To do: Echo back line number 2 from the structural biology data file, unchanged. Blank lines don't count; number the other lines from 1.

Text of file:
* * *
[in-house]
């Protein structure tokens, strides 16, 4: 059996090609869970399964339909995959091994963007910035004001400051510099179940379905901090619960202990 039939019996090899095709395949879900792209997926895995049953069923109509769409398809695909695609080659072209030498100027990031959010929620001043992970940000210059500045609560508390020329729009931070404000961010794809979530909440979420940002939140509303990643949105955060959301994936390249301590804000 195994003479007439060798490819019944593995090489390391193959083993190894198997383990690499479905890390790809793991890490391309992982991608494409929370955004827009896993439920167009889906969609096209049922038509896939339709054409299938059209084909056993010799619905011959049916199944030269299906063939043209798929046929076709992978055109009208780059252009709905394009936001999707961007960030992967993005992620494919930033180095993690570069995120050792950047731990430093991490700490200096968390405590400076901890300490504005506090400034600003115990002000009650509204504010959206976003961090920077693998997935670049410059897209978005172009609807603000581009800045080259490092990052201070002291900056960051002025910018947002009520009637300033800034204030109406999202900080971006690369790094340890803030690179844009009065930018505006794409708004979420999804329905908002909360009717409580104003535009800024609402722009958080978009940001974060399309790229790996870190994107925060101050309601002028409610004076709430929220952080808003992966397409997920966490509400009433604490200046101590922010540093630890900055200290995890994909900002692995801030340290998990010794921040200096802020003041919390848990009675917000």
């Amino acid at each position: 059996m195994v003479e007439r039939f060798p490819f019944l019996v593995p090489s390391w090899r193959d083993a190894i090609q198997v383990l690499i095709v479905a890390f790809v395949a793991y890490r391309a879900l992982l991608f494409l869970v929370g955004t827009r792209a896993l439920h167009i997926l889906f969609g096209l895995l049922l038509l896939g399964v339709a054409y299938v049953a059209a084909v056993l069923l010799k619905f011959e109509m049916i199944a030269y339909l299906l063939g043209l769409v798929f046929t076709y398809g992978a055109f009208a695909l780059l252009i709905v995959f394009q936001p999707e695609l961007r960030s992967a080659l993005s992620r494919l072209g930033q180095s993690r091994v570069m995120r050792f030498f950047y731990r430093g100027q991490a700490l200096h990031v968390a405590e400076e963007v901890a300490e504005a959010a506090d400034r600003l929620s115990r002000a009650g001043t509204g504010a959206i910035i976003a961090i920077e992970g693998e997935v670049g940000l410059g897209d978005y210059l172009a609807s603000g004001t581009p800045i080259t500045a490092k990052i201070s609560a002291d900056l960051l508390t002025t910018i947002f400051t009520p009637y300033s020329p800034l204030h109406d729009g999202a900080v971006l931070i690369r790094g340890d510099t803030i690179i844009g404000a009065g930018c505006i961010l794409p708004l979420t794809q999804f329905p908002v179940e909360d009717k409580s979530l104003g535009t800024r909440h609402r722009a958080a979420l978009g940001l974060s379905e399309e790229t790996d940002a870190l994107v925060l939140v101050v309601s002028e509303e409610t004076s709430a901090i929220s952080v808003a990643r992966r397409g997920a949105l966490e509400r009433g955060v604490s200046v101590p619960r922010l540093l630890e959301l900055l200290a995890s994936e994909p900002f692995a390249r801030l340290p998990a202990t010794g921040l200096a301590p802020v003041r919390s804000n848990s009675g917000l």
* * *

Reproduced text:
């Protein structure tokens, strides 16, 4: 059996090609869970399964339909995959091994963007910035004001400051510099179940379905901090619960202990 039939019996090899095709395949879900792209997926895995049953069923109509769409398809695909695609080659072209030498100027990031959010929620001043992970940000210059500045609560508390020329729009931070404000961010794809979530909440979420940002939140509303990643949105955060959301994936390249301590804000 195994003479007439060798490819019944593995090489390391193959083993190894198997383990690499479905890390790809793991890490391309992982991608494409929370955004827009896993439920167009889906969609096209049922038509896939339709054409299938059209084909056993010799619905011959049916199944030269299906063939043209798929046929076709992978055109009208780059252009709905394009936001999707961007960030992967993005992620494919930033180095993690570069995120050792950047731990430093991490700490200096968390405590400076901890300490504005506090400034600003115990002000009650509204504010959206976003961090920077693998997935670049410059897209978005172009609807603000581009800045080259490092990052201070002291900056960051002025910018947002009520009637300033800034204030109406999202900080971006690369790094340890803030690179844009009065930018505006794409708004979420999804329905908002909360009717409580104003535009800024609402722009958080978009940001974060399309790229790996870190994107925060101050309601002028409610004076709430929220952080808003992966397409997920966490509400009433604490200046101590922010540093630890900055200290995890994909900002692995801030340290998990010794921040200096802020003041919390848990009675917000």